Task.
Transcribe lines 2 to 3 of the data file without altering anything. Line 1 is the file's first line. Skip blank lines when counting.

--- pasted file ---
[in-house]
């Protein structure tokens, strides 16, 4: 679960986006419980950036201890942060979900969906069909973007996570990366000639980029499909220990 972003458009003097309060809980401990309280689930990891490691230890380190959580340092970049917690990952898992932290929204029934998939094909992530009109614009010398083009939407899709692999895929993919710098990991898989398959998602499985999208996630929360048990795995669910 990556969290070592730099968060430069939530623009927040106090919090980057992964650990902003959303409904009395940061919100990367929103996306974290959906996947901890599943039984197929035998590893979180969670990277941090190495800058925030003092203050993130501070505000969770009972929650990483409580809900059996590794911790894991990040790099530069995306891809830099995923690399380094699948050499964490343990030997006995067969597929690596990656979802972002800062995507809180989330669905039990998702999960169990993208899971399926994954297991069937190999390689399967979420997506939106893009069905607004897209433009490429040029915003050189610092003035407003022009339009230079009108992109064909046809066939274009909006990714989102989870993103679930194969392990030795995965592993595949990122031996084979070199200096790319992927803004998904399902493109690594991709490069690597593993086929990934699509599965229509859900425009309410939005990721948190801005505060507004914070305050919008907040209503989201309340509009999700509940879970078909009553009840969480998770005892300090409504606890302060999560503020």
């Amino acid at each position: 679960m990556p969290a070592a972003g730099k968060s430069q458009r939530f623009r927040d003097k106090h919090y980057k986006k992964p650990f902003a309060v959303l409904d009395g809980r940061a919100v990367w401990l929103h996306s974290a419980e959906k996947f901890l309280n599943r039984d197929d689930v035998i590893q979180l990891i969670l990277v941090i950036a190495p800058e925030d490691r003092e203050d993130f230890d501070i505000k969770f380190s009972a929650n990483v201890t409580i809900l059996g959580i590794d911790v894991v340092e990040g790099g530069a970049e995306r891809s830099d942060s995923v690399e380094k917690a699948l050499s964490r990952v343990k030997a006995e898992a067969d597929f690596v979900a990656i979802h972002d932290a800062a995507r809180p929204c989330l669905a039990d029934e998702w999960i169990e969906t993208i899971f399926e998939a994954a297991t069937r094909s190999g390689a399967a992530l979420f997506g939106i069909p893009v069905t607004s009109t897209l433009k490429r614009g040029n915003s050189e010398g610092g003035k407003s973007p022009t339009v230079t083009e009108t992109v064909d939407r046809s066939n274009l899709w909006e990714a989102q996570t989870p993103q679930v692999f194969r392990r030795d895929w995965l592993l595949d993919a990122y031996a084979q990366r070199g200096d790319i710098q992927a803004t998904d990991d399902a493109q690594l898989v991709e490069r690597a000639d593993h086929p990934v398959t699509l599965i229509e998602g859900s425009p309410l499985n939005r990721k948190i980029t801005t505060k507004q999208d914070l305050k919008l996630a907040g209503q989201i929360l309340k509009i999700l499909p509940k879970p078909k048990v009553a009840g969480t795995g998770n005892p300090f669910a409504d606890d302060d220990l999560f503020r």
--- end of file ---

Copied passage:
């Protein structure tokens, strides 16, 4: 679960986006419980950036201890942060979900969906069909973007996570990366000639980029499909220990 972003458009003097309060809980401990309280689930990891490691230890380190959580340092970049917690990952898992932290929204029934998939094909992530009109614009010398083009939407899709692999895929993919710098990991898989398959998602499985999208996630929360048990795995669910 990556969290070592730099968060430069939530623009927040106090919090980057992964650990902003959303409904009395940061919100990367929103996306974290959906996947901890599943039984197929035998590893979180969670990277941090190495800058925030003092203050993130501070505000969770009972929650990483409580809900059996590794911790894991990040790099530069995306891809830099995923690399380094699948050499964490343990030997006995067969597929690596990656979802972002800062995507809180989330669905039990998702999960169990993208899971399926994954297991069937190999390689399967979420997506939106893009069905607004897209433009490429040029915003050189610092003035407003022009339009230079009108992109064909046809066939274009909006990714989102989870993103679930194969392990030795995965592993595949990122031996084979070199200096790319992927803004998904399902493109690594991709490069690597593993086929990934699509599965229509859900425009309410939005990721948190801005505060507004914070305050919008907040209503989201309340509009999700509940879970078909009553009840969480998770005892300090409504606890302060999560503020």
């Amino acid at each position: 679960m990556p969290a070592a972003g730099k968060s430069q458009r939530f623009r927040d003097k106090h919090y980057k986006k992964p650990f902003a309060v959303l409904d009395g809980r940061a919100v990367w401990l929103h996306s974290a419980e959906k996947f901890l309280n599943r039984d197929d689930v035998i590893q979180l990891i969670l990277v941090i950036a190495p800058e925030d490691r003092e203050d993130f230890d501070i505000k969770f380190s009972a929650n990483v201890t409580i809900l059996g959580i590794d911790v894991v340092e990040g790099g530069a970049e995306r891809s830099d942060s995923v690399e380094k917690a699948l050499s964490r990952v343990k030997a006995e898992a067969d597929f690596v979900a990656i979802h972002d932290a800062a995507r809180p929204c989330l669905a039990d029934e998702w999960i169990e969906t993208i899971f399926e998939a994954a297991t069937r094909s190999g390689a399967a992530l979420f997506g939106i069909p893009v069905t607004s009109t897209l433009k490429r614009g040029n915003s050189e010398g610092g003035k407003s973007p022009t339009v230079t083009e009108t992109v064909d939407r046809s066939n274009l899709w909006e990714a989102q996570t989870p993103q679930v692999f194969r392990r030795d895929w995965l592993l595949d993919a990122y031996a084979q990366r070199g200096d790319i710098q992927a803004t998904d990991d399902a493109q690594l898989v991709e490069r690597a000639d593993h086929p990934v398959t699509l599965i229509e998602g859900s425009p309410l499985n939005r990721k948190i980029t801005t505060k507004q999208d914070l305050k919008l996630a907040g209503q989201i929360l309340k509009i999700l499909p509940k879970p078909k048990v009553a009840g969480t795995g998770n005892p300090f669910a409504d606890d302060d220990l999560f503020r």